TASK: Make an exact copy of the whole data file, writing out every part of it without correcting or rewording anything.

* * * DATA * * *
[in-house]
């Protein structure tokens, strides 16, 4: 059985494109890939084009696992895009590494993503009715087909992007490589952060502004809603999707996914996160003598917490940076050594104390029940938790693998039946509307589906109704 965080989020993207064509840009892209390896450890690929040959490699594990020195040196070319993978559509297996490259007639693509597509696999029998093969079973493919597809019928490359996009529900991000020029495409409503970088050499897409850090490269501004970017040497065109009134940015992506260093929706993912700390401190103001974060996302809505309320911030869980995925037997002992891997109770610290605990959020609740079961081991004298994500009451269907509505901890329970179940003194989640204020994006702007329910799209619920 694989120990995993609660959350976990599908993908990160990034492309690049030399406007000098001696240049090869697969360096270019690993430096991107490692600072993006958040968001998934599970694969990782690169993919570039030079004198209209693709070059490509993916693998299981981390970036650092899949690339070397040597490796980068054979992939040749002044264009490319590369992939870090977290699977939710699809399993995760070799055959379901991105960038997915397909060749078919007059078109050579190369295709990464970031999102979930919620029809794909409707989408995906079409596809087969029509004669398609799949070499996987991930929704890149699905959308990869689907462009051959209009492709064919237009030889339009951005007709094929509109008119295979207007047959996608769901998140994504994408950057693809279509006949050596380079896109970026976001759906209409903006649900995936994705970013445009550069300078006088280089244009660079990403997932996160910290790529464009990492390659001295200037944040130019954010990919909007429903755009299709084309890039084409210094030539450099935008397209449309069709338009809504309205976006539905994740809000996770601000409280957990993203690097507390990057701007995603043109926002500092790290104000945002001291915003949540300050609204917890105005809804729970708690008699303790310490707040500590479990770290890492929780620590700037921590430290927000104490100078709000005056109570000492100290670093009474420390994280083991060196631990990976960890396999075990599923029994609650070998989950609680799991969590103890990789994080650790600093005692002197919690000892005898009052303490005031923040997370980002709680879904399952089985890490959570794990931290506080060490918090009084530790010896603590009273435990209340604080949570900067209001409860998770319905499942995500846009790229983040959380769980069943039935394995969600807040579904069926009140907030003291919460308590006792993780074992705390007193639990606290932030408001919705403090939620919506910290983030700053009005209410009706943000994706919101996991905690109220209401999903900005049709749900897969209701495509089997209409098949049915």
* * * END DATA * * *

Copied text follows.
[in-house]
């Protein structure tokens, strides 16, 4: 059985494109890939084009696992895009590494993503009715087909992007490589952060502004809603999707996914996160003598917490940076050594104390029940938790693998039946509307589906109704 965080989020993207064509840009892209390896450890690929040959490699594990020195040196070319993978559509297996490259007639693509597509696999029998093969079973493919597809019928490359996009529900991000020029495409409503970088050499897409850090490269501004970017040497065109009134940015992506260093929706993912700390401190103001974060996302809505309320911030869980995925037997002992891997109770610290605990959020609740079961081991004298994500009451269907509505901890329970179940003194989640204020994006702007329910799209619920 694989120990995993609660959350976990599908993908990160990034492309690049030399406007000098001696240049090869697969360096270019690993430096991107490692600072993006958040968001998934599970694969990782690169993919570039030079004198209209693709070059490509993916693998299981981390970036650092899949690339070397040597490796980068054979992939040749002044264009490319590369992939870090977290699977939710699809399993995760070799055959379901991105960038997915397909060749078919007059078109050579190369295709990464970031999102979930919620029809794909409707989408995906079409596809087969029509004669398609799949070499996987991930929704890149699905959308990869689907462009051959209009492709064919237009030889339009951005007709094929509109008119295979207007047959996608769901998140994504994408950057693809279509006949050596380079896109970026976001759906209409903006649900995936994705970013445009550069300078006088280089244009660079990403997932996160910290790529464009990492390659001295200037944040130019954010990919909007429903755009299709084309890039084409210094030539450099935008397209449309069709338009809504309205976006539905994740809000996770601000409280957990993203690097507390990057701007995603043109926002500092790290104000945002001291915003949540300050609204917890105005809804729970708690008699303790310490707040500590479990770290890492929780620590700037921590430290927000104490100078709000005056109570000492100290670093009474420390994280083991060196631990990976960890396999075990599923029994609650070998989950609680799991969590103890990789994080650790600093005692002197919690000892005898009052303490005031923040997370980002709680879904399952089985890490959570794990931290506080060490918090009084530790010896603590009273435990209340604080949570900067209001409860998770319905499942995500846009790229983040959380769980069943039935394995969600807040579904069926009140907030003291919460308590006792993780074992705390007193639990606290932030408001919705403090939620919506910290983030700053009005209410009706943000994706919101996991905690109220209401999903900005049709749900897969209701495509089997209409098949049915």